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That does not mean reading, writing and arithmetic as per the school syllabus.

It means: Repair, replace or refund.

These are your 3 choices you have in the event of a material defect in an item that you have bought.

Here is a recent case study.

Mr A, bought a brand new high performance SUV, from a dealership in Umhlanga, KZN; which for these purposes, we will refer to as the ABC dealership.

Six weeks after the date of sale; the power steering on the vehicle failed; making it extremely difficult to actually even turn the steering wheel.

Mr A took it back to the dealership and without even telling him anything about his rights in terms of the CPA (Consumer Protection Act No 68 or 2008), the dealership simply told Mr A that they would examine it, which they did,; and then told Mr A that they had replaced the steering rack and the vehicle was now perfect.

Mr A, however, was not entirely happy with this action or the explanation given; and he told the dealer principle at ABC that the vehicle was a very expensive; and also a high powered vehicle; and that he was not satisfied with the part simply being replaced; as this clearly compromised the safety aspect and features of the vehicle.

He wanted a replacement vehicle which he said was his right in terms of section 56(2) of the CPA; in his view.  Repair, Replace or Refund; the three R’s; which, is the consumer’s choice and right, in terms of the provisions of section 56(2) the CPA.

The ABC dealership told him categorically to his face that he had no right to a replacement vehicle and actually wrote him a letter to this effect.

The regional sales manager wrote the letter and stated his reasons as follows: “Vehicles are man-made objects and are subject to the same frailties as man.”

This was the dealerships rationale as to why Mr A was not entitled to a replacement vehicle. The dealership went on to say: “Regarding the replacement of the vehicle, we reserve the right to repair the vehicle and this right forms part of the sales agreement.” They refused to replace the vehicle; and suggested that if he was unhappy with their decision he could always refer the matter to the Motor Industry Ombudsman.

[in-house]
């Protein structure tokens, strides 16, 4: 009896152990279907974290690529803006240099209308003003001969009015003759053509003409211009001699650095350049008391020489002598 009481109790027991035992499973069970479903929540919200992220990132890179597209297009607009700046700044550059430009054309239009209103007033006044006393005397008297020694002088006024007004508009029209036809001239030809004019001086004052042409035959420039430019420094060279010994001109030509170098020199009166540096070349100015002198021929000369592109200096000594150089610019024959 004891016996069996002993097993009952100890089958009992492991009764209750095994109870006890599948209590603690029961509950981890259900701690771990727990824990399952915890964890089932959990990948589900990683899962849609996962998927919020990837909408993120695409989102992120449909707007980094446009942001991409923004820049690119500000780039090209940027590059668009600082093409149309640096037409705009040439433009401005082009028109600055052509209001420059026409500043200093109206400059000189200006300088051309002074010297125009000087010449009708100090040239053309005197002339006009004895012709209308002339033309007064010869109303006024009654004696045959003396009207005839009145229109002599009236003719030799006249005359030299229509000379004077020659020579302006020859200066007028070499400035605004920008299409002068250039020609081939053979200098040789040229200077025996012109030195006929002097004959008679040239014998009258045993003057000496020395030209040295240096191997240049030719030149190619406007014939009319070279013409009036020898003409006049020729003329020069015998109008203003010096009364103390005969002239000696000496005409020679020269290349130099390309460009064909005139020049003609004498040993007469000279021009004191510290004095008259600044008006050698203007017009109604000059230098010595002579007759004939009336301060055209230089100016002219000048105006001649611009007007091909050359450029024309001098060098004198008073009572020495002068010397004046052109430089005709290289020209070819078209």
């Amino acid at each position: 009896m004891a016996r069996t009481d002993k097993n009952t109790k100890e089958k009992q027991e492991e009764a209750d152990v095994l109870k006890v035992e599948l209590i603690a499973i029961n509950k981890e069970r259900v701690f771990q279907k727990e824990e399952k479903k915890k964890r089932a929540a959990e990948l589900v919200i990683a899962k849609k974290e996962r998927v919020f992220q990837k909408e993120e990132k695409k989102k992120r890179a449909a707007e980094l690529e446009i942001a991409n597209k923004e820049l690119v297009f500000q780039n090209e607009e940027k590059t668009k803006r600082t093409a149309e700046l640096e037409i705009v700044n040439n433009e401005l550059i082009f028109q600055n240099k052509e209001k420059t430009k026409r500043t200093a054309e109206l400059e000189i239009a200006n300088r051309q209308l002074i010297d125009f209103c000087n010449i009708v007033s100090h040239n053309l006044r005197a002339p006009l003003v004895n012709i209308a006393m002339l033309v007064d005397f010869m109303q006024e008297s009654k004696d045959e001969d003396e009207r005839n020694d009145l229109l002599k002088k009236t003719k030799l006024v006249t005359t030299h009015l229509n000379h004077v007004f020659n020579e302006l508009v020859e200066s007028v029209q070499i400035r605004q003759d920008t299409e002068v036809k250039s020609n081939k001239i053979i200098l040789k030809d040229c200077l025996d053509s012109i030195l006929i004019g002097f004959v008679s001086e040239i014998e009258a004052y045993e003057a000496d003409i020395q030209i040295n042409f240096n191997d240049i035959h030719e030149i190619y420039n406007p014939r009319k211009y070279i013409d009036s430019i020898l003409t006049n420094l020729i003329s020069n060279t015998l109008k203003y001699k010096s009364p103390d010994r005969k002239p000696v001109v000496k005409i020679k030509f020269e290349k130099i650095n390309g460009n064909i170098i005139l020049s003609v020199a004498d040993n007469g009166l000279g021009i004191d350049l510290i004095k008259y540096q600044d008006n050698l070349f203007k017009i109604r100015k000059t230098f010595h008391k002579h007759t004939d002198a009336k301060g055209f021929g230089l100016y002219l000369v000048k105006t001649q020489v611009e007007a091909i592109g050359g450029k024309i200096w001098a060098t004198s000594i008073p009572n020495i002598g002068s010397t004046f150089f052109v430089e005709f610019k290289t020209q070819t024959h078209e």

At no time did they relate to him or discuss with Mr A the provisions of section 56(2) of the CPA and in our view they had both a moral and a legal duty to do so; as he had raised the issue of a replacement vehicle himself.

Mr A then referred the matter to the Ombudsman for the Motor Vehicle Industry.

The Ombudsman, in essence, then applied a very strange interpretation of the definition of “defective goods”; and in so doing; agreed with the dealership; that it, in these circumstances, had the choice to repair the vehicle’s faulty steering rack.

This decision, in our view, was clearly wrong; and does not give us or the public in general for that matter, much faith in the decisions and recommendations of the Ombudsman for the Motor Industry, when it comes to consumers’ grievances regarding defective motor cars, their components and parts. To be honest it; smacks of an old boys club; looking after one another.

The reason we feel that the decision of the Ombudsman is incorrect; is as follows:

The definition of a “defect” as contained in section 53 of the CPA reads: “A defect means any material imperfection in the manufacture of the goods or components… that renders the goods less acceptable than persons generally would be reasonably entitled to, or expect in the circumstances; or…. Any characteristic of the goods or components that render them less useful, practical or safe than persons generally would be reasonable entitled to expect.”

This definition is very wide and comprehensive; and although a bit long-winded, in our view, definitely includes all motor car dealerships and all motor cars sold by both new and second hand dealers; and also all their components and parts. It would also definitely include the faulty steering in Mr A’s very expensive SUV.

If you have experienced difficulties with enforcing your legal rights around the 3 Rs; contact us at The Legal Advice Office at or send an email to one of our email addresses; either This email address is being protected from spambots. You need JavaScript enabled to view it. or This email address is being protected from spambots. You need JavaScript enabled to view it.

You can also phone us on 082-0932304 and then speak personally to Hugh; our senior legal consultant.

Should you wish to comment on this or any other legal topic; just send us an e-mail; and we will respond within 48 hours; as stated above.

Thank you.

The Legal Advice Office Team.


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Legal Advice Office

South Africa

Kandelaar Street, Vermont, Hermanus
Phone: +27 (0) 82 093 2304